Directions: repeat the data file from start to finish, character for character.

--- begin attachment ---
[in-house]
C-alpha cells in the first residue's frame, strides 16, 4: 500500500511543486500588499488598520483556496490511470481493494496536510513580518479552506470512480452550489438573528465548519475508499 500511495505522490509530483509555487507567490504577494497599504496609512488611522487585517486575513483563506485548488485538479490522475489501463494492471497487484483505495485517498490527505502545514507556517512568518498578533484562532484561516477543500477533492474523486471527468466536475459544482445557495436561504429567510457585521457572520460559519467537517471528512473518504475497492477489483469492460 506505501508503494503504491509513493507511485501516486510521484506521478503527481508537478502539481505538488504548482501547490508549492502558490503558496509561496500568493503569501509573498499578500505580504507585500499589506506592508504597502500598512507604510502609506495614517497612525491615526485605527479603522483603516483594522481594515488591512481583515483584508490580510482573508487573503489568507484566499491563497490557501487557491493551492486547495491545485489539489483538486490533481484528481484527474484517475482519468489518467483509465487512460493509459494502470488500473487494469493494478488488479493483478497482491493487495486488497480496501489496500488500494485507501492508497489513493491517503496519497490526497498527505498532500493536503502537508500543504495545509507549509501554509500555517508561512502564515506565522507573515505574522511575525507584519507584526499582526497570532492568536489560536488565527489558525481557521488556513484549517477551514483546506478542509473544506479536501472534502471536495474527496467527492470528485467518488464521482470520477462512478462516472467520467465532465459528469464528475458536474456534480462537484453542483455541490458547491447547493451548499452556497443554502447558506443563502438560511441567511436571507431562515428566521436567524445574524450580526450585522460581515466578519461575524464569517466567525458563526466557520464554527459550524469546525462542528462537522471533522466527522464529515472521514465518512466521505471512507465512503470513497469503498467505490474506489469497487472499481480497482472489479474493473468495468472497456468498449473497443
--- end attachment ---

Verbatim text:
[in-house]
C-alpha cells in the first residue's frame, strides 16, 4: 500500500511543486500588499488598520483556496490511470481493494496536510513580518479552506470512480452550489438573528465548519475508499 500511495505522490509530483509555487507567490504577494497599504496609512488611522487585517486575513483563506485548488485538479490522475489501463494492471497487484483505495485517498490527505502545514507556517512568518498578533484562532484561516477543500477533492474523486471527468466536475459544482445557495436561504429567510457585521457572520460559519467537517471528512473518504475497492477489483469492460 506505501508503494503504491509513493507511485501516486510521484506521478503527481508537478502539481505538488504548482501547490508549492502558490503558496509561496500568493503569501509573498499578500505580504507585500499589506506592508504597502500598512507604510502609506495614517497612525491615526485605527479603522483603516483594522481594515488591512481583515483584508490580510482573508487573503489568507484566499491563497490557501487557491493551492486547495491545485489539489483538486490533481484528481484527474484517475482519468489518467483509465487512460493509459494502470488500473487494469493494478488488479493483478497482491493487495486488497480496501489496500488500494485507501492508497489513493491517503496519497490526497498527505498532500493536503502537508500543504495545509507549509501554509500555517508561512502564515506565522507573515505574522511575525507584519507584526499582526497570532492568536489560536488565527489558525481557521488556513484549517477551514483546506478542509473544506479536501472534502471536495474527496467527492470528485467518488464521482470520477462512478462516472467520467465532465459528469464528475458536474456534480462537484453542483455541490458547491447547493451548499452556497443554502447558506443563502438560511441567511436571507431562515428566521436567524445574524450580526450585522460581515466578519461575524464569517466567525458563526466557520464554527459550524469546525462542528462537522471533522466527522464529515472521514465518512466521505471512507465512503470513497469503498467505490474506489469497487472499481480497482472489479474493473468495468472497456468498449473497443